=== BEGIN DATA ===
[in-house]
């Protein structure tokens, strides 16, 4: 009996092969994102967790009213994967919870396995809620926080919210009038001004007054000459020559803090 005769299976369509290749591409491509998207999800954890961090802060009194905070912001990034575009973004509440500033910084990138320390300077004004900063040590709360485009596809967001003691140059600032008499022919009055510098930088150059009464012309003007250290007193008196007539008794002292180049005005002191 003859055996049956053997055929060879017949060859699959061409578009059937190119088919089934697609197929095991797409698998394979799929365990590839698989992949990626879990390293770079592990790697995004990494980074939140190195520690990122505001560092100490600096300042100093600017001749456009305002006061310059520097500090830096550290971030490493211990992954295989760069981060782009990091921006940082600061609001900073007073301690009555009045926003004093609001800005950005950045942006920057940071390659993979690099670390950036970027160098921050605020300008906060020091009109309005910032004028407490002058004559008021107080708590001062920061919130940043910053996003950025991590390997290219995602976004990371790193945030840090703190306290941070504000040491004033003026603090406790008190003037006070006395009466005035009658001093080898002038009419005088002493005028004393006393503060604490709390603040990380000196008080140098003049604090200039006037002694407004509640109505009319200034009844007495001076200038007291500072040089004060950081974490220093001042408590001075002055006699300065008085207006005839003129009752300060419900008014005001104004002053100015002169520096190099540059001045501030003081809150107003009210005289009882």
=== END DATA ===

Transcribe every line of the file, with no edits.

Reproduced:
[in-house]
């Protein structure tokens, strides 16, 4: 009996092969994102967790009213994967919870396995809620926080919210009038001004007054000459020559803090 005769299976369509290749591409491509998207999800954890961090802060009194905070912001990034575009973004509440500033910084990138320390300077004004900063040590709360485009596809967001003691140059600032008499022919009055510098930088150059009464012309003007250290007193008196007539008794002292180049005005002191 003859055996049956053997055929060879017949060859699959061409578009059937190119088919089934697609197929095991797409698998394979799929365990590839698989992949990626879990390293770079592990790697995004990494980074939140190195520690990122505001560092100490600096300042100093600017001749456009305002006061310059520097500090830096550290971030490493211990992954295989760069981060782009990091921006940082600061609001900073007073301690009555009045926003004093609001800005950005950045942006920057940071390659993979690099670390950036970027160098921050605020300008906060020091009109309005910032004028407490002058004559008021107080708590001062920061919130940043910053996003950025991590390997290219995602976004990371790193945030840090703190306290941070504000040491004033003026603090406790008190003037006070006395009466005035009658001093080898002038009419005088002493005028004393006393503060604490709390603040990380000196008080140098003049604090200039006037002694407004509640109505009319200034009844007495001076200038007291500072040089004060950081974490220093001042408590001075002055006699300065008085207006005839003129009752300060419900008014005001104004002053100015002169520096190099540059001045501030003081809150107003009210005289009882």